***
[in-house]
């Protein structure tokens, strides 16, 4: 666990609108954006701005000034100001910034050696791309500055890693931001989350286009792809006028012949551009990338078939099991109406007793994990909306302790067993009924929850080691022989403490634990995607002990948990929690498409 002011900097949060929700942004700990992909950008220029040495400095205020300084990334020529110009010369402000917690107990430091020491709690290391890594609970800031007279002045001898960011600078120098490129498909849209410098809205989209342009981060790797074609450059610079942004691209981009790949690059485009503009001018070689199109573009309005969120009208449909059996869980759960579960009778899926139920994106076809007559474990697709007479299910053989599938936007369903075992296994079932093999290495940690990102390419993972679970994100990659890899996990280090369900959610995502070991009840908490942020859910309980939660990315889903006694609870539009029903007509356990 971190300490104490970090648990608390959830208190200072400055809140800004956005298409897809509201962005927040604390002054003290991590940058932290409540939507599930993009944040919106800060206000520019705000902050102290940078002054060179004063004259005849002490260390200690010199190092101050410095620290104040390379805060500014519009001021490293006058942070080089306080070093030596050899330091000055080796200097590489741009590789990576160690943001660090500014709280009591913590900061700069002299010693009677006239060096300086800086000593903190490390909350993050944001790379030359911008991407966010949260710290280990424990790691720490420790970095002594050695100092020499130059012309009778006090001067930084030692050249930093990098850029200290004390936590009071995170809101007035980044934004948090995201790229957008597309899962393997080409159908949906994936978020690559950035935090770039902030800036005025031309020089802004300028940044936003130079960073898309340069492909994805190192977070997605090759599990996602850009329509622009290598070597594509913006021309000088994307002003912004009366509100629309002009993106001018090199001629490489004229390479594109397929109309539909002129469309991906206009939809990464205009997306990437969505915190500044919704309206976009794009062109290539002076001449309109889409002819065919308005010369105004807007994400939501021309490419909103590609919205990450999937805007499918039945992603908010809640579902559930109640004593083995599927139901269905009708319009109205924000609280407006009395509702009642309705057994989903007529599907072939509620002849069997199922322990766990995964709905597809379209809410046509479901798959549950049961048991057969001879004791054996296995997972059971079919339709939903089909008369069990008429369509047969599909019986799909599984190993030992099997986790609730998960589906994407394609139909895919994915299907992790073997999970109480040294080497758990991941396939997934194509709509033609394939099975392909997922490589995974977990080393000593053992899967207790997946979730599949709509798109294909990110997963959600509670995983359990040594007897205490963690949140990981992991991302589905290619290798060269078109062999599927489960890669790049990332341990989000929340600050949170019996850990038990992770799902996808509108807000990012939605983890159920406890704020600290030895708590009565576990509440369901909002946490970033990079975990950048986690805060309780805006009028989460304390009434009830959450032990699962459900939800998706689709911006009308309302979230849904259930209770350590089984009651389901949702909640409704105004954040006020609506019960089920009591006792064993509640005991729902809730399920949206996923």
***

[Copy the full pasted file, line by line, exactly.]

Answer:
[in-house]
């Protein structure tokens, strides 16, 4: 666990609108954006701005000034100001910034050696791309500055890693931001989350286009792809006028012949551009990338078939099991109406007793994990909306302790067993009924929850080691022989403490634990995607002990948990929690498409 002011900097949060929700942004700990992909950008220029040495400095205020300084990334020529110009010369402000917690107990430091020491709690290391890594609970800031007279002045001898960011600078120098490129498909849209410098809205989209342009981060790797074609450059610079942004691209981009790949690059485009503009001018070689199109573009309005969120009208449909059996869980759960579960009778899926139920994106076809007559474990697709007479299910053989599938936007369903075992296994079932093999290495940690990102390419993972679970994100990659890899996990280090369900959610995502070991009840908490942020859910309980939660990315889903006694609870539009029903007509356990 971190300490104490970090648990608390959830208190200072400055809140800004956005298409897809509201962005927040604390002054003290991590940058932290409540939507599930993009944040919106800060206000520019705000902050102290940078002054060179004063004259005849002490260390200690010199190092101050410095620290104040390379805060500014519009001021490293006058942070080089306080070093030596050899330091000055080796200097590489741009590789990576160690943001660090500014709280009591913590900061700069002299010693009677006239060096300086800086000593903190490390909350993050944001790379030359911008991407966010949260710290280990424990790691720490420790970095002594050695100092020499130059012309009778006090001067930084030692050249930093990098850029200290004390936590009071995170809101007035980044934004948090995201790229957008597309899962393997080409159908949906994936978020690559950035935090770039902030800036005025031309020089802004300028940044936003130079960073898309340069492909994805190192977070997605090759599990996602850009329509622009290598070597594509913006021309000088994307002003912004009366509100629309002009993106001018090199001629490489004229390479594109397929109309539909002129469309991906206009939809990464205009997306990437969505915190500044919704309206976009794009062109290539002076001449309109889409002819065919308005010369105004807007994400939501021309490419909103590609919205990450999937805007499918039945992603908010809640579902559930109640004593083995599927139901269905009708319009109205924000609280407006009395509702009642309705057994989903007529599907072939509620002849069997199922322990766990995964709905597809379209809410046509479901798959549950049961048991057969001879004791054996296995997972059971079919339709939903089909008369069990008429369509047969599909019986799909599984190993030992099997986790609730998960589906994407394609139909895919994915299907992790073997999970109480040294080497758990991941396939997934194509709509033609394939099975392909997922490589995974977990080393000593053992899967207790997946979730599949709509798109294909990110997963959600509670995983359990040594007897205490963690949140990981992991991302589905290619290798060269078109062999599927489960890669790049990332341990989000929340600050949170019996850990038990992770799902996808509108807000990012939605983890159920406890704020600290030895708590009565576990509440369901909002946490970033990079975990950048986690805060309780805006009028989460304390009434009830959450032990699962459900939800998706689709911006009308309302979230849904259930209770350590089984009651389901949702909640409704105004954040006020609506019960089920009591006792064993509640005991729902809730399920949206996923």